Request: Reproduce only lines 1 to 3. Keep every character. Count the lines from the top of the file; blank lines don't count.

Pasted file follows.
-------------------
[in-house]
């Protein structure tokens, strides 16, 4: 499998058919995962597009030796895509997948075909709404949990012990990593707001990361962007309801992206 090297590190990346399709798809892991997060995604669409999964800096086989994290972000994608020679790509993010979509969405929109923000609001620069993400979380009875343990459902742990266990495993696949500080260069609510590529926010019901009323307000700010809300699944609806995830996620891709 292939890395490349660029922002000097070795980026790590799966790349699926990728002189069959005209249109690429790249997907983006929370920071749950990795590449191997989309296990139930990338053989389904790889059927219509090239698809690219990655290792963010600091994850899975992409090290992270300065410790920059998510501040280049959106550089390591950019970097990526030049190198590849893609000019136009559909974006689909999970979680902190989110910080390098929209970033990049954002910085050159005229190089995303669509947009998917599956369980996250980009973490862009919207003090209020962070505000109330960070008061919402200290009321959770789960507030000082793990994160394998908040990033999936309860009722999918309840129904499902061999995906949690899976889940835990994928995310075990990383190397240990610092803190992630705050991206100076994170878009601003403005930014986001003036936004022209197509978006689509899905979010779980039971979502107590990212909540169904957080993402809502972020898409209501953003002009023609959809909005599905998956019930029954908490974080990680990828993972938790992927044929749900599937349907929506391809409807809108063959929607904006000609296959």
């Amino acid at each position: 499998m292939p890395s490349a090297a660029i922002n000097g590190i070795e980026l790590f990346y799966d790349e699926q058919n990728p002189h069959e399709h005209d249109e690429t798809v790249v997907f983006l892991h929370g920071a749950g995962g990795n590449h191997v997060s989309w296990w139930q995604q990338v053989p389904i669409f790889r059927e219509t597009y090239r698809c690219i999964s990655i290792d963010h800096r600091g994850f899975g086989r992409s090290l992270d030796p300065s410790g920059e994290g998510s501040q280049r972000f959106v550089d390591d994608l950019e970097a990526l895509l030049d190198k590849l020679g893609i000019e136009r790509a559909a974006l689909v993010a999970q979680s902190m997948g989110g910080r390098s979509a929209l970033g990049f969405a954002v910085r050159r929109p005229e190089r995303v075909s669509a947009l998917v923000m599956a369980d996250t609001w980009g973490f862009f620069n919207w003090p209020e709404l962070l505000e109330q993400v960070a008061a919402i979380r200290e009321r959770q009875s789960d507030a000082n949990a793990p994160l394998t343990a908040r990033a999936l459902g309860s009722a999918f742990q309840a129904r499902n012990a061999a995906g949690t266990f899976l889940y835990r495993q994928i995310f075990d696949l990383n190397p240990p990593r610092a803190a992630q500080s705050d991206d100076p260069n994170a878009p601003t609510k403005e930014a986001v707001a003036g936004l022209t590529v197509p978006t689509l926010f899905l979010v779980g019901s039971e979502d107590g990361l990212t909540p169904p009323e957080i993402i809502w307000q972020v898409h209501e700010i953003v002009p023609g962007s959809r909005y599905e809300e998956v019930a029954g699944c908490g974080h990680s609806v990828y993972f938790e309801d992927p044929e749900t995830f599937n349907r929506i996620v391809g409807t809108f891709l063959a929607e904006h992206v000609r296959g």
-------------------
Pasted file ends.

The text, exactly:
[in-house]
């Protein structure tokens, strides 16, 4: 499998058919995962597009030796895509997948075909709404949990012990990593707001990361962007309801992206 090297590190990346399709798809892991997060995604669409999964800096086989994290972000994608020679790509993010979509969405929109923000609001620069993400979380009875343990459902742990266990495993696949500080260069609510590529926010019901009323307000700010809300699944609806995830996620891709 292939890395490349660029922002000097070795980026790590799966790349699926990728002189069959005209249109690429790249997907983006929370920071749950990795590449191997989309296990139930990338053989389904790889059927219509090239698809690219990655290792963010600091994850899975992409090290992270300065410790920059998510501040280049959106550089390591950019970097990526030049190198590849893609000019136009559909974006689909999970979680902190989110910080390098929209970033990049954002910085050159005229190089995303669509947009998917599956369980996250980009973490862009919207003090209020962070505000109330960070008061919402200290009321959770789960507030000082793990994160394998908040990033999936309860009722999918309840129904499902061999995906949690899976889940835990994928995310075990990383190397240990610092803190992630705050991206100076994170878009601003403005930014986001003036936004022209197509978006689509899905979010779980039971979502107590990212909540169904957080993402809502972020898409209501953003002009023609959809909005599905998956019930029954908490974080990680990828993972938790992927044929749900599937349907929506391809409807809108063959929607904006000609296959």
């Amino acid at each position: 499998m292939p890395s490349a090297a660029i922002n000097g590190i070795e980026l790590f990346y799966d790349e699926q058919n990728p002189h069959e399709h005209d249109e690429t798809v790249v997907f983006l892991h929370g920071a749950g995962g990795n590449h191997v997060s989309w296990w139930q995604q990338v053989p389904i669409f790889r059927e219509t597009y090239r698809c690219i999964s990655i290792d963010h800096r600091g994850f899975g086989r992409s090290l992270d030796p300065s410790g920059e994290g998510s501040q280049r972000f959106v550089d390591d994608l950019e970097a990526l895509l030049d190198k590849l020679g893609i000019e136009r790509a559909a974006l689909v993010a999970q979680s902190m997948g989110g910080r390098s979509a929209l970033g990049f969405a954002v910085r050159r929109p005229e190089r995303v075909s669509a947009l998917v923000m599956a369980d996250t609001w980009g973490f862009f620069n919207w003090p209020e709404l962070l505000e109330q993400v960070a008061a919402i979380r200290e009321r959770q009875s789960d507030a000082n949990a793990p994160l394998t343990a908040r990033a999936l459902g309860s009722a999918f742990q309840a129904r499902n012990a061999a995906g949690t266990f899976l889940y835990r495993q994928i995310f075990d696949l990383n190397p240990p990593r610092a803190a992630q500080s705050d991206d100076p260069n994170a878009p601003t609510k403005e930014a986001v707001a003036g936004l022209t590529v197509p978006t689509l926010f899905l979010v779980g019901s039971e979502d107590g990361l990212t909540p169904p009323e957080i993402i809502w307000q972020v898409h209501e700010i953003v002009p023609g962007s959809r909005y599905e809300e998956v019930a029954g699944c908490g974080h990680s609806v990828y993972f938790e309801d992927p044929e749900t995830f599937n349907r929506i996620v391809g409807t809108f891709l063959a929607e904006h992206v000609r296959g």